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Children Acquiring Literacy Naturally

University of California, Santa Cruz via Coursera

Overview

In this short course you will explore the possibility that children might acquire written language in a way that is similar to how they acquire spoken language—without instruction. You will encounter various aspects of behavioral science and technology that are relevant to this proposition. You will have the opportunity to learn the the perceptual, cognitive, and neurological capacities of children during their first years of life. You will advance your understanding of children and how they learn language. You will also be more attuned to current advances in the technology of human machine interactions, and what these phenomena imply for learning to read at an early age.

Syllabus

  • Week 1 Introduction, Challenges, and Language
    • Universal literacy, differences between spoken and written language, models of perception and processing, and implications of natural acquisition of reading.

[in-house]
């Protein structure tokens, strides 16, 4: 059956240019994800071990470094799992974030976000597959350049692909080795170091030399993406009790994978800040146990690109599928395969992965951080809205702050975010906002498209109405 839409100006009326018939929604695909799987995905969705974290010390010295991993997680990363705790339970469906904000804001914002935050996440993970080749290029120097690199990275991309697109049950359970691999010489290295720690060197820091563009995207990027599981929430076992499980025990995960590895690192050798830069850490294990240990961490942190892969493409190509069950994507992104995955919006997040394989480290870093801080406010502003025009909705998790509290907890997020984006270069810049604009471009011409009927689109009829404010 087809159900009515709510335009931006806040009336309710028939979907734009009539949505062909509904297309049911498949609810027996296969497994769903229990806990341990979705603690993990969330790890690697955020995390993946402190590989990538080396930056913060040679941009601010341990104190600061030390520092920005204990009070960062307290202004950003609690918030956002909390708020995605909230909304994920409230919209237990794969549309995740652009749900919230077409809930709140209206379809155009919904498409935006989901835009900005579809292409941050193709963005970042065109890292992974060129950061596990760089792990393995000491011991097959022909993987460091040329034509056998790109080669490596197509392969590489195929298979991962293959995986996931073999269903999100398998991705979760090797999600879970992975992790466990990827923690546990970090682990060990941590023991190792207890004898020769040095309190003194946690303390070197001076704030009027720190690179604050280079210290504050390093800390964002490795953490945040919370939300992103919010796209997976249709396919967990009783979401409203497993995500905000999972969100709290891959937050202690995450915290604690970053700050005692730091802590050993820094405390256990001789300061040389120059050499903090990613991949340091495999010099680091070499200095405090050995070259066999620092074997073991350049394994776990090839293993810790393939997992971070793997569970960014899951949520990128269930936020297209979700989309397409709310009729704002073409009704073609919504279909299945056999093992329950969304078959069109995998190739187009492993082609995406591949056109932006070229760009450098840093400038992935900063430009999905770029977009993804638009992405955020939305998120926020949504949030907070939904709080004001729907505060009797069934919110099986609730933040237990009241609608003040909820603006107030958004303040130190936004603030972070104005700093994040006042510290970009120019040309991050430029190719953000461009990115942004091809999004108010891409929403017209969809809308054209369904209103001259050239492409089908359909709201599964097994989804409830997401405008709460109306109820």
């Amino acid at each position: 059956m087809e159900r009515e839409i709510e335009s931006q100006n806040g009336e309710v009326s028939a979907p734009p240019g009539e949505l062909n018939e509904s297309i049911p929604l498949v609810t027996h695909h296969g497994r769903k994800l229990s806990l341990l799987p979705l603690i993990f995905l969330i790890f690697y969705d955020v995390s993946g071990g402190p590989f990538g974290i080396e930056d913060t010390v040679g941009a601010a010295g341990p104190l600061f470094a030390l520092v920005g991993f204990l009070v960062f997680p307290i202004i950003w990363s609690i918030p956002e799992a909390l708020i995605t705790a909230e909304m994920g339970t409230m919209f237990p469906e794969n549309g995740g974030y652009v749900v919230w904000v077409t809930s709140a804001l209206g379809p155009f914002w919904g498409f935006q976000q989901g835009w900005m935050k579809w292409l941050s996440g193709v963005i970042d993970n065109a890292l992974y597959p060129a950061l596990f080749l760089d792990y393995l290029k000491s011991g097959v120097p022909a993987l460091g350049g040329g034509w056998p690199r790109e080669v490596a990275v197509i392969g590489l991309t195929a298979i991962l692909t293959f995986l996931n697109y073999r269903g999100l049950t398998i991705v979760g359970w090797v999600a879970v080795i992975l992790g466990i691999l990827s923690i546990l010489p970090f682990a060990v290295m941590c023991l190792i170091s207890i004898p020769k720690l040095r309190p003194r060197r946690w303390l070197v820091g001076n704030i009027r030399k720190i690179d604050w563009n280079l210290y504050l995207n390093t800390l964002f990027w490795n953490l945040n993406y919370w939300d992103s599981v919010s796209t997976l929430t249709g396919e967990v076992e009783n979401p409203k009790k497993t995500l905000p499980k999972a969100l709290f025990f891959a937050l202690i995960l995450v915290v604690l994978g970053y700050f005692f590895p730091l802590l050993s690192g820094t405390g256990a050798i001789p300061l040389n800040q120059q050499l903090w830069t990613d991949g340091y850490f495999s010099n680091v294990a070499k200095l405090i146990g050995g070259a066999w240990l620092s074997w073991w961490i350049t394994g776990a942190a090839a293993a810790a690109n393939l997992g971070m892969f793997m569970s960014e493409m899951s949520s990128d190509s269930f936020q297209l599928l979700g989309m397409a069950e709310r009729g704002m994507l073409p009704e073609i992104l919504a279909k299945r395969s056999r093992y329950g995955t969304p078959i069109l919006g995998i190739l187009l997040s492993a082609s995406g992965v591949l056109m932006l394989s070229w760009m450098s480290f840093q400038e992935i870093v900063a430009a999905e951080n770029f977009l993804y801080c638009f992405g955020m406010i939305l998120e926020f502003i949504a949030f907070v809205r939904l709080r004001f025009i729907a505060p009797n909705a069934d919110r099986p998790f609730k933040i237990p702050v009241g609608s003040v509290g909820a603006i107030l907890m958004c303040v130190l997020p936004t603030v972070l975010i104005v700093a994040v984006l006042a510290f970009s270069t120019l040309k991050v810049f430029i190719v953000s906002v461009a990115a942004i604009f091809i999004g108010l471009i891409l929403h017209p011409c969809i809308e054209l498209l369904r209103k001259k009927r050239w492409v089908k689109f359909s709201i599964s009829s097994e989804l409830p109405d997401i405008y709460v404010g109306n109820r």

• Week 2 Acquiring Spoken and Written Language
    • Influences on language learning, iconicity, recognition skills of infants, visual processes in reading, and rapid serial visual processing.
  • Week 3 Reading, Early Reading, and Technological Innovations
    • The nature of reading, reading myths, current approaches to teaching reading, demographics of literacy and illiteracy, and technological innovations.

Taught by

Dominic William Massaro

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